Jerusalem seem to enjoy an extended pilgrimage indeed! Formed in the early 70’s they released a self-titled album that was produced by Ian Gillan. Oh, and they gigged all over Europe supporting Black Sabbath, Deep Purple, Uriah Heep and Status Quo before disbanding due to conflicting creative opinions. The band reformed again in 2008 releasing a much- acclaimed second album, and now we can enjoy their most excellent third album titled ‘Black Horses’.

Leading the sonic journey are original members Lynden Williams and Bob Cooke, who are joined here by the cream of the Prog Rock crop Geoff Downes (Asia,Yes) and Nick D’Virgilio (Tears For Fears, Spocks Beard).

Opener ‘Puppet King’ is a track in the classic Prog-rock vein with somewhat surprising hues of reggae added. It makes for an original sound and bites deeper due to political overtones in the lyrical department.
When was the last time you’ve heard a track that begins with “Let Me be your ocean liner”? Track 2 is a fantastically bold fusion of mid-pace prog-rock and nonsensical word-smithery reminiscent of punk poet John Cooper-Clark – at the same time spiked with double entendres a la “Let Me be your bumpy pillow / let me rock you up and down”. You get the idea…

It gets even better on title track ‘Black Horses’ when Lynden Williams belts “You were smoking a Breton cigarette / the taste of tobacco you could never forget”. A solid rock composition that is cleverly constructed and gliding between classic, prog and bluesy rock.
‘Leopard Skin Pie’ in contrast sounds very folky and very Jethro Tull – made even more folky courtesy of Rachel Hall’s enticing violin play.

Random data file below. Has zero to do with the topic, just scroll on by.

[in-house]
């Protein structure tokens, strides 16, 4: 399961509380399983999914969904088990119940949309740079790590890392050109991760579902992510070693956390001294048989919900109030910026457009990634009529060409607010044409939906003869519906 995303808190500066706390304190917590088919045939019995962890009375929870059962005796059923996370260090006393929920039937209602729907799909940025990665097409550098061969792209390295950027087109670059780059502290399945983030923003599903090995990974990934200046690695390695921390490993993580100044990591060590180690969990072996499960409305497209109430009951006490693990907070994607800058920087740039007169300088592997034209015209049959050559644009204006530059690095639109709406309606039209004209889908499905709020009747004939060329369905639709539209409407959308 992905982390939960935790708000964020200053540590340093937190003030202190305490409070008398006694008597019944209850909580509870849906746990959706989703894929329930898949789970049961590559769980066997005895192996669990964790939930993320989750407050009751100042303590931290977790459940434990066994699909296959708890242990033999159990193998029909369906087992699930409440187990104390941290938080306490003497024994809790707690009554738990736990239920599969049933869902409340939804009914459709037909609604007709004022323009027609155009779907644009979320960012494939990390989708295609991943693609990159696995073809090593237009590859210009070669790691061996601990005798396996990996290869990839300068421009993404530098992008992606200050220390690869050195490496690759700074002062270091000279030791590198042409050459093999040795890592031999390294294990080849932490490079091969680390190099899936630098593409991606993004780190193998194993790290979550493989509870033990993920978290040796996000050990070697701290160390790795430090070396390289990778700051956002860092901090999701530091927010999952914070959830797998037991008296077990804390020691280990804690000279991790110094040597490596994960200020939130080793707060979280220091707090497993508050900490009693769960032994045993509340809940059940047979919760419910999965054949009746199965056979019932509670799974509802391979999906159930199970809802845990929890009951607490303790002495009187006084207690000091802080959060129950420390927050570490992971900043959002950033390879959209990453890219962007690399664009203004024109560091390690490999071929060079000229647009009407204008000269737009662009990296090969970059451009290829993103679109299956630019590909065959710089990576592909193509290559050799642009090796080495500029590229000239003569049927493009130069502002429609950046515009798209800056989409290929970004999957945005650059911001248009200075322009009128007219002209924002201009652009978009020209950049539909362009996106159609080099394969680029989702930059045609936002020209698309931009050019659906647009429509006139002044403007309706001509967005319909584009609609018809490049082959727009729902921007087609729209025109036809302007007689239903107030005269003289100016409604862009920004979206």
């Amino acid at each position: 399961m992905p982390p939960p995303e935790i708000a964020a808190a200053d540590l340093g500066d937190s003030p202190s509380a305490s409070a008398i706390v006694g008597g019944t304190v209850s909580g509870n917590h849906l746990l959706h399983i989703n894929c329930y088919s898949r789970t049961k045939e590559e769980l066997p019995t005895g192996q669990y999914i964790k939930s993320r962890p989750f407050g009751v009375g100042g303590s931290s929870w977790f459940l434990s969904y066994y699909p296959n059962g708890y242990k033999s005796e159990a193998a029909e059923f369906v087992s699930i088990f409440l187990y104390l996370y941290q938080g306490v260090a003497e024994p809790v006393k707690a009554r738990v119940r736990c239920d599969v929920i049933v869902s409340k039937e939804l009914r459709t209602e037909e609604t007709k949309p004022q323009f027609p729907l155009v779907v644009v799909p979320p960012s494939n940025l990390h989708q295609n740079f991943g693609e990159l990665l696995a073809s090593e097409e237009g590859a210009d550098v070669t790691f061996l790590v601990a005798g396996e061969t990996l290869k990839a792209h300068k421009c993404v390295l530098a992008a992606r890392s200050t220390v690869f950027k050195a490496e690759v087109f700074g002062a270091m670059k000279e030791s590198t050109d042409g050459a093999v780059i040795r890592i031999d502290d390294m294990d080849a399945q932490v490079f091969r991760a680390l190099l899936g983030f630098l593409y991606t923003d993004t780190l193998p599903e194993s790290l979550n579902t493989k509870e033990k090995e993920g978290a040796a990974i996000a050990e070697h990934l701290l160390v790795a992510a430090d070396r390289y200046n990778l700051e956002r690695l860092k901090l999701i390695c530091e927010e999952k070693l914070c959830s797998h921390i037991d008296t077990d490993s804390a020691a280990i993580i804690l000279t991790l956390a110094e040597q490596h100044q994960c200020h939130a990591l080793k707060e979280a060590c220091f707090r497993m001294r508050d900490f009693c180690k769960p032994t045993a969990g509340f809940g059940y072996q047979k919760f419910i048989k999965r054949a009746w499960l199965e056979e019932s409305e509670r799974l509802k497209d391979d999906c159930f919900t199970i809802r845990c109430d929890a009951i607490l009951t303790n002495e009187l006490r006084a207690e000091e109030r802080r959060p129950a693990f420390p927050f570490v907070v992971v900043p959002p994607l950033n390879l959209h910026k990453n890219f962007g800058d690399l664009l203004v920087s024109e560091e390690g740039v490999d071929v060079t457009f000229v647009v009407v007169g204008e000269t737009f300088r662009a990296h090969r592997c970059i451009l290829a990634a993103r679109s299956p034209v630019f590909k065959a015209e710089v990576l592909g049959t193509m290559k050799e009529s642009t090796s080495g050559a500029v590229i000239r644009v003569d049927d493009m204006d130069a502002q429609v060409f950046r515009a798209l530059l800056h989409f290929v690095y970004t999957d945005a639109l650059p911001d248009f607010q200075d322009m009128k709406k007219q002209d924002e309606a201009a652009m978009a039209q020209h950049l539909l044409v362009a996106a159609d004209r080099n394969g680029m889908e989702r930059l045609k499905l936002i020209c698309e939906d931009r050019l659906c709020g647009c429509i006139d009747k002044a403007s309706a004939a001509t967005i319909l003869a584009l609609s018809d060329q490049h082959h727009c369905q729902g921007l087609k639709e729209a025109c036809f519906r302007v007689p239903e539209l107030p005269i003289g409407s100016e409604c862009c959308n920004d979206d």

‘Shades Of Blue’ comes on in epic manner, it’s splendid rock interspersed with a oh-so-wicked wah wah organ solo and harmonica. When Lynden sings “On the road to nowhere I know I got to go” it will strike a chord with many – the lyrics open to all sorts of interpretation but in this case the drudgery of marriage and being tied down are addressed and well, I’m probably right in assuming it’s a highly personal affair.

Quite unusual is ‘The Albatross’ – it’s disjointed and then stitched together using various musical fragments. We have the bluesy sound, the folky sound, the thumping and punchy chorus, there are penetrating keyboards, soft riffs, hard riffs – take your pick. It’s a wild one this, with an increasingly frantic climax until the albatross of the title floats by in slow-motion till fade-out.
An absolute corker is the Rolling Stones cover ‘It’s All Over Now’ – here given a stomping and very upbeat Cajun-country-style makeover thanks to Ray Drury’s accordion play. Dare I say it’s better than the original? No, I’m probably not supposed to say it but hey – I just did!

Just how trippy is the psychedelic and wonderfully bonkers titled ‘Surfing From Sydney To Marrakech’ – well, I guess one can surf pretty much anywhere if in the ‘right’ state of mind… It’s real catchy this, with an energetic tune and great riffs and a chorus that reminds of early Krautrock with a touch of Moroccan flair!

Hard and heavy and oh so retro is ‘Smokestack Ammunition’ – a song that takes us back to the good ole days of bands like Deep Purple. As you would expect, this is pure riffer’s delight with guitars and bass leading the way, and drums bashing hard behind. Phew!
What a shift the closing track ‘Eternity’ is! A fine melody bursting with reflective and melancholic lyrics… it’s a bit of a weepy that makes us aware that life is over far too quickly and before we’ve counted 1, 2, 3 we have stepped into eternity… and our parents are waiting for us on the other side. Pass me the hanky! This song in particular stands in harsh contrast to the happy-go-lucky surf-pop vibe which the quirky inner sleeve design suggests.

‘Black Horses’ is an album not to be missed! Even those who are not prog-rock disciples should give this a listen and enter Jerusalem with an open mind.